Even Under The Most Glorious Scenario BP Only Slightly Undervalued

July 15th, 2010 by hackel Leave a reply »

Surprise!  Investors get giddy, and we are seeing it with BP.

In fact, BP’s 7.5% rise today questions investor logic, absent a takeover bid, (less than 3% chance), or the price of crude jumping over $ 90/bbl.

This is because under the most optimistic of logical scenarios, one in which is as follows:

(1)  BP generates in excess of $3 billion in free cash flow this year and over $6 billion next (events which are extremely unlikely), and

(2)  its free cash flows exceed its past three-year average (pre-Gulf tragedy) starting in 2014,

(3)  its free cash flows rise by 45% over its past three-year average by 2016, and

(4)  we attach no more risk to this cash flow scenario than exists for the median S&P Industrial firm, meaning the increase in risk  associated with the past 2 months disappears.

These four assumptions, if realized, result in a current fair value of $43.25. A more realistic fair price is $40.37, which also takes off the table any additional negative event impacting the best-case cash flow forecast.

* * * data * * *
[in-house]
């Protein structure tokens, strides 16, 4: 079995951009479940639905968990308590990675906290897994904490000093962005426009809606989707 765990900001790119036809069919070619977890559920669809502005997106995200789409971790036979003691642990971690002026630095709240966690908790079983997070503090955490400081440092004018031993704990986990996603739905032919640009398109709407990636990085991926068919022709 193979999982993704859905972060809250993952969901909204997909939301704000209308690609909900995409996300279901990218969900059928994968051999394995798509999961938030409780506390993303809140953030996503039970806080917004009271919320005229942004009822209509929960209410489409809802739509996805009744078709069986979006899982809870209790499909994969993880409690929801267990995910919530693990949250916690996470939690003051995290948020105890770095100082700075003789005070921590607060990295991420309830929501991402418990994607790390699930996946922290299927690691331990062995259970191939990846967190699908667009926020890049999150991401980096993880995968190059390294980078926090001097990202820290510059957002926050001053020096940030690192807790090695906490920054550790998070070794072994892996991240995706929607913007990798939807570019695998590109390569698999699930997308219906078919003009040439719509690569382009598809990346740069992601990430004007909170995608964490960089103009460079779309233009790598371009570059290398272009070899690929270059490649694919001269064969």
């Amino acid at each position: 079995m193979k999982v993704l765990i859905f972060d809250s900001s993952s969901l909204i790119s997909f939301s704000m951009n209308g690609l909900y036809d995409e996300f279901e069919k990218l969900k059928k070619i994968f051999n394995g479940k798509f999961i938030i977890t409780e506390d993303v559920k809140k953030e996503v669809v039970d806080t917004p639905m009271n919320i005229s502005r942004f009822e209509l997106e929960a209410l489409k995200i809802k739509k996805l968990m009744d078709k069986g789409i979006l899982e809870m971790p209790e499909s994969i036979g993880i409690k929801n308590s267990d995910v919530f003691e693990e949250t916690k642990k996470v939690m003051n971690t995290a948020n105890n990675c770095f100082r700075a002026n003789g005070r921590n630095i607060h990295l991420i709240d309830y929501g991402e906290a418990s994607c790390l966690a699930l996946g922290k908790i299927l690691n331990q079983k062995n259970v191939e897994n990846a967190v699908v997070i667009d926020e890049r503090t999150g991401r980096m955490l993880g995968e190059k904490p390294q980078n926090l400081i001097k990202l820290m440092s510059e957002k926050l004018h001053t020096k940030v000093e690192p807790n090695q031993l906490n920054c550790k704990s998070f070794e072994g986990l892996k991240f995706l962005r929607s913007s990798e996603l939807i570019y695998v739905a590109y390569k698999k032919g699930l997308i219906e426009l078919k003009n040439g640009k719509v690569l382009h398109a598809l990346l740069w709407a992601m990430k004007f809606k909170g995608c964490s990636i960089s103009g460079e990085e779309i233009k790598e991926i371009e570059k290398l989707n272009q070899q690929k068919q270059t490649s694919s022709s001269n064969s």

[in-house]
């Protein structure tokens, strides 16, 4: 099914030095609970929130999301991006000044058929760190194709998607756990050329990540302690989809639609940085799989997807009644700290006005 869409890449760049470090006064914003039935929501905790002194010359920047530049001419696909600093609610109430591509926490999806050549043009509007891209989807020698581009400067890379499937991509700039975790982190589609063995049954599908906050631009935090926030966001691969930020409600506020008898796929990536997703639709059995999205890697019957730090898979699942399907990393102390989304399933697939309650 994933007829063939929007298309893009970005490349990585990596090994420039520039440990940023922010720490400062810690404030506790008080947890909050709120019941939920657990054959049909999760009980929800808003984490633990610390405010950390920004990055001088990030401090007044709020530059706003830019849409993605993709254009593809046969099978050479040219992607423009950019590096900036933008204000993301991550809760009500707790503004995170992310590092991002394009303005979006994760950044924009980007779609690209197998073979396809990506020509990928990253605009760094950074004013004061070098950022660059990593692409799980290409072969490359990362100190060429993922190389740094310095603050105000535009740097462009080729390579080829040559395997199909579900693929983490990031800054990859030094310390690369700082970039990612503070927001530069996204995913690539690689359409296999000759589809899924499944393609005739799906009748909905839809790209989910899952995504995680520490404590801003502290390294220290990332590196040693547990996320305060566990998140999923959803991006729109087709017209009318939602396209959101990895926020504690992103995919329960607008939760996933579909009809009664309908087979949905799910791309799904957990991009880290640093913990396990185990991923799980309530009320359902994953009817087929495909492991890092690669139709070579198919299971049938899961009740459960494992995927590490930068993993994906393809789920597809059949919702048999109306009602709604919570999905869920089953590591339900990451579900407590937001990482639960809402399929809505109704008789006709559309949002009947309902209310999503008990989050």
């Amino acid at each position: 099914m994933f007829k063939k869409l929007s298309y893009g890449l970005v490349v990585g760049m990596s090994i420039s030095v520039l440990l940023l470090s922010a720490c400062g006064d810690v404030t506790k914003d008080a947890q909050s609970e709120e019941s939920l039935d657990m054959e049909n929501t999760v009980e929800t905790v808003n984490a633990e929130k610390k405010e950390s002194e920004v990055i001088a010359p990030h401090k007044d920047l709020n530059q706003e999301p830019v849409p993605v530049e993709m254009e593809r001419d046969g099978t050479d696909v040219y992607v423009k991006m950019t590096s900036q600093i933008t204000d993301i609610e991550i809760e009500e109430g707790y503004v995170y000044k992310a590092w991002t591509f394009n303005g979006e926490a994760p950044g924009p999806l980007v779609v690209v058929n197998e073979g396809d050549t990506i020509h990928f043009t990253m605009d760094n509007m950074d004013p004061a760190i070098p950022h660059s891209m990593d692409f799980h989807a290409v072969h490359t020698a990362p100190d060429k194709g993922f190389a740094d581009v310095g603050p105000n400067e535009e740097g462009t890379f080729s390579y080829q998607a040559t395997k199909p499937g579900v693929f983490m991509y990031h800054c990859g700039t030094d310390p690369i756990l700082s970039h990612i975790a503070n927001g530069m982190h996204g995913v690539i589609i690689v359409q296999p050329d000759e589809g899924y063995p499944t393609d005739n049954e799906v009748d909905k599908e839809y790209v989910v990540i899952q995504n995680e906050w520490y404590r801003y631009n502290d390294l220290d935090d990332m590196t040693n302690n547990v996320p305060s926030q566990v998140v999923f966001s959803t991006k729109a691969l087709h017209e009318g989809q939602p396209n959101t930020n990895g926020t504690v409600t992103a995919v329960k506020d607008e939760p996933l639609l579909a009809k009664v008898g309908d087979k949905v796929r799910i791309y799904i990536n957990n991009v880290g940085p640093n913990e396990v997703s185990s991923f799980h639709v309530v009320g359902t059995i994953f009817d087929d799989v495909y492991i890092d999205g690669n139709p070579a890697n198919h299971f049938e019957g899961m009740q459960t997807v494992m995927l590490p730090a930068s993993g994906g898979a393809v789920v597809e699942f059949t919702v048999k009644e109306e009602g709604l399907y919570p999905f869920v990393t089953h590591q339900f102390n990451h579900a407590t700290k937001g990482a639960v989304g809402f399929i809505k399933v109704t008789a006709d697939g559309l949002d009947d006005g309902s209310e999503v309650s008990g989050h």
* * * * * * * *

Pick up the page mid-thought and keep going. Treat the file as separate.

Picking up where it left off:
However, given another nasty surprise, the cost of equity capital (risk) is almost certain to jump over 11% .  I say an investment in BP is not worth  the risk for a minor return, especially as far greater opportunities, with considerably less risk exists elsewhere, both inside the sector and outside of it.

A 10% fall in the price of energy, even given a market cost of capital, takes the stock down at least 15%.  Of course, there is always the possibility that rumor and innuendo could take the stock higher, but I’m not one to invest in the greater fool theory, although that seems to work more often than I care to think.  Remember residential real estate?

See related articles:

Kenneth S. Hackel, C.F.A.
CT Capital LLC


For additional information on this type analysis, pre-order- “Security Valuation and Risk Analysis” out this fall from McGraw-Hill.


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